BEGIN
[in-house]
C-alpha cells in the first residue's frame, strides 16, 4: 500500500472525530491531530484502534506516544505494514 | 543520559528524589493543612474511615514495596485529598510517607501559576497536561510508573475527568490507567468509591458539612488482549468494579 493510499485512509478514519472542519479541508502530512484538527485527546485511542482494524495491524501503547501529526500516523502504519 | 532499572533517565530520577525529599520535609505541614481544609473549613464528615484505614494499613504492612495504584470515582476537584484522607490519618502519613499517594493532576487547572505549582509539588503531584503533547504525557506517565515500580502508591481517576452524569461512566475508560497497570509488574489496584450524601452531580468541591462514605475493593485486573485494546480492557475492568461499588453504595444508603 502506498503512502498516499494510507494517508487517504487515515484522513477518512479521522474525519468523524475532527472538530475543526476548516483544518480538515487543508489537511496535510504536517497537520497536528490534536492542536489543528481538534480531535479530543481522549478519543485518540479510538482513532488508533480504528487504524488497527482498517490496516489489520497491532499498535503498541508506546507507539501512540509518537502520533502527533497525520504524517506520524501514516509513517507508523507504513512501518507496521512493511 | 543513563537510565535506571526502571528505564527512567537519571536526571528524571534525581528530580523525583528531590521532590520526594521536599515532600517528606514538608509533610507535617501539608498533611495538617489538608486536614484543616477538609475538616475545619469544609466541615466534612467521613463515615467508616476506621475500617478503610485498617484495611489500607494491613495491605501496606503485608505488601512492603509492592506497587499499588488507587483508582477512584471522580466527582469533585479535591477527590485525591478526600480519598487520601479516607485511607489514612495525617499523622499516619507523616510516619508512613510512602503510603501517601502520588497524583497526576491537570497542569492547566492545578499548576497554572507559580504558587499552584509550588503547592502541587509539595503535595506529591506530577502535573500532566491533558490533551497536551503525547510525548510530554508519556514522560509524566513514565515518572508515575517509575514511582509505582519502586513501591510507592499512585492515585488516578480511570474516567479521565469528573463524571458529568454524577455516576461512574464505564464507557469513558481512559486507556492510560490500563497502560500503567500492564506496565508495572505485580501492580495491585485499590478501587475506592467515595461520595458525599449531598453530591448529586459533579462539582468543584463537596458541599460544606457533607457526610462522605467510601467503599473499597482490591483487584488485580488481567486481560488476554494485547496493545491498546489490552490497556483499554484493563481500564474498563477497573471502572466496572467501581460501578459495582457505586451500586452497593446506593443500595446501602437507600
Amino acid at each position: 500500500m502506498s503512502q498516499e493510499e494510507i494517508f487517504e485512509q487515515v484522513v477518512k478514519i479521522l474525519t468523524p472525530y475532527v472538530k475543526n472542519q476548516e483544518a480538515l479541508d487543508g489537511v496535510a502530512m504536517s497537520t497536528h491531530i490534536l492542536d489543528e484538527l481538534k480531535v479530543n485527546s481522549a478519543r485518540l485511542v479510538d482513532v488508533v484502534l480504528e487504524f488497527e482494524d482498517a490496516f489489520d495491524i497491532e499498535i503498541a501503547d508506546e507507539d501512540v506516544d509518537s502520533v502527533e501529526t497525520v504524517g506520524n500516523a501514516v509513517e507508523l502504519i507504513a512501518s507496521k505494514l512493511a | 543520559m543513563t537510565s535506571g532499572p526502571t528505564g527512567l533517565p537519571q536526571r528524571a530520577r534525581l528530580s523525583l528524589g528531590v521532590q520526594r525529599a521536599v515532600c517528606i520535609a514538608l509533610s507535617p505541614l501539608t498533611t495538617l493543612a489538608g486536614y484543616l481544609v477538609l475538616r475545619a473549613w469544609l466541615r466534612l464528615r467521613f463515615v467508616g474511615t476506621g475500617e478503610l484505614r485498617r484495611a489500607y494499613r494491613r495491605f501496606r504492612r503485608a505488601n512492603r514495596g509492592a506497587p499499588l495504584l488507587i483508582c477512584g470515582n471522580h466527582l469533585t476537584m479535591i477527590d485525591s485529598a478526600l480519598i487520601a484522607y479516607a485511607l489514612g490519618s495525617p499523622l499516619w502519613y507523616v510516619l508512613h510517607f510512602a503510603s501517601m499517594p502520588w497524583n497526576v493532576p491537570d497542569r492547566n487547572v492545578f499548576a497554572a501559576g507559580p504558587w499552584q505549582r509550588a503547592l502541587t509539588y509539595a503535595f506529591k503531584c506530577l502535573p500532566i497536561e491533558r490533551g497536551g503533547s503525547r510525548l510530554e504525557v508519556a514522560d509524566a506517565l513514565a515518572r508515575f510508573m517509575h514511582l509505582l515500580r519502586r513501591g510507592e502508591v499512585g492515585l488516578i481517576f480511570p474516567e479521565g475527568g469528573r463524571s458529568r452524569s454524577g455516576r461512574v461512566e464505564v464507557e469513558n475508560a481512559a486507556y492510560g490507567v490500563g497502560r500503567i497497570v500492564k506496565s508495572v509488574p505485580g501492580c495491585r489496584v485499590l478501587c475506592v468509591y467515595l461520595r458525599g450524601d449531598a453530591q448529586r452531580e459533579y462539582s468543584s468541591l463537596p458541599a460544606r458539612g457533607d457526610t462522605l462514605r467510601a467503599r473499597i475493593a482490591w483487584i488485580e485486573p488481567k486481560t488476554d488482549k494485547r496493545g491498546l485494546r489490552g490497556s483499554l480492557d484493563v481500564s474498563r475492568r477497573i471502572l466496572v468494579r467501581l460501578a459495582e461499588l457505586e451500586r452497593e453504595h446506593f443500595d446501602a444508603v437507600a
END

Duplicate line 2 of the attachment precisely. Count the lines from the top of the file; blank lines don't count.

C-alpha cells in the first residue's frame, strides 16, 4: 500500500472525530491531530484502534506516544505494514 | 543520559528524589493543612474511615514495596485529598510517607501559576497536561510508573475527568490507567468509591458539612488482549468494579 493510499485512509478514519472542519479541508502530512484538527485527546485511542482494524495491524501503547501529526500516523502504519 | 532499572533517565530520577525529599520535609505541614481544609473549613464528615484505614494499613504492612495504584470515582476537584484522607490519618502519613499517594493532576487547572505549582509539588503531584503533547504525557506517565515500580502508591481517576452524569461512566475508560497497570509488574489496584450524601452531580468541591462514605475493593485486573485494546480492557475492568461499588453504595444508603 502506498503512502498516499494510507494517508487517504487515515484522513477518512479521522474525519468523524475532527472538530475543526476548516483544518480538515487543508489537511496535510504536517497537520497536528490534536492542536489543528481538534480531535479530543481522549478519543485518540479510538482513532488508533480504528487504524488497527482498517490496516489489520497491532499498535503498541508506546507507539501512540509518537502520533502527533497525520504524517506520524501514516509513517507508523507504513512501518507496521512493511 | 543513563537510565535506571526502571528505564527512567537519571536526571528524571534525581528530580523525583528531590521532590520526594521536599515532600517528606514538608509533610507535617501539608498533611495538617489538608486536614484543616477538609475538616475545619469544609466541615466534612467521613463515615467508616476506621475500617478503610485498617484495611489500607494491613495491605501496606503485608505488601512492603509492592506497587499499588488507587483508582477512584471522580466527582469533585479535591477527590485525591478526600480519598487520601479516607485511607489514612495525617499523622499516619507523616510516619508512613510512602503510603501517601502520588497524583497526576491537570497542569492547566492545578499548576497554572507559580504558587499552584509550588503547592502541587509539595503535595506529591506530577502535573500532566491533558490533551497536551503525547510525548510530554508519556514522560509524566513514565515518572508515575517509575514511582509505582519502586513501591510507592499512585492515585488516578480511570474516567479521565469528573463524571458529568454524577455516576461512574464505564464507557469513558481512559486507556492510560490500563497502560500503567500492564506496565508495572505485580501492580495491585485499590478501587475506592467515595461520595458525599449531598453530591448529586459533579462539582468543584463537596458541599460544606457533607457526610462522605467510601467503599473499597482490591483487584488485580488481567486481560488476554494485547496493545491498546489490552490497556483499554484493563481500564474498563477497573471502572466496572467501581460501578459495582457505586451500586452497593446506593443500595446501602437507600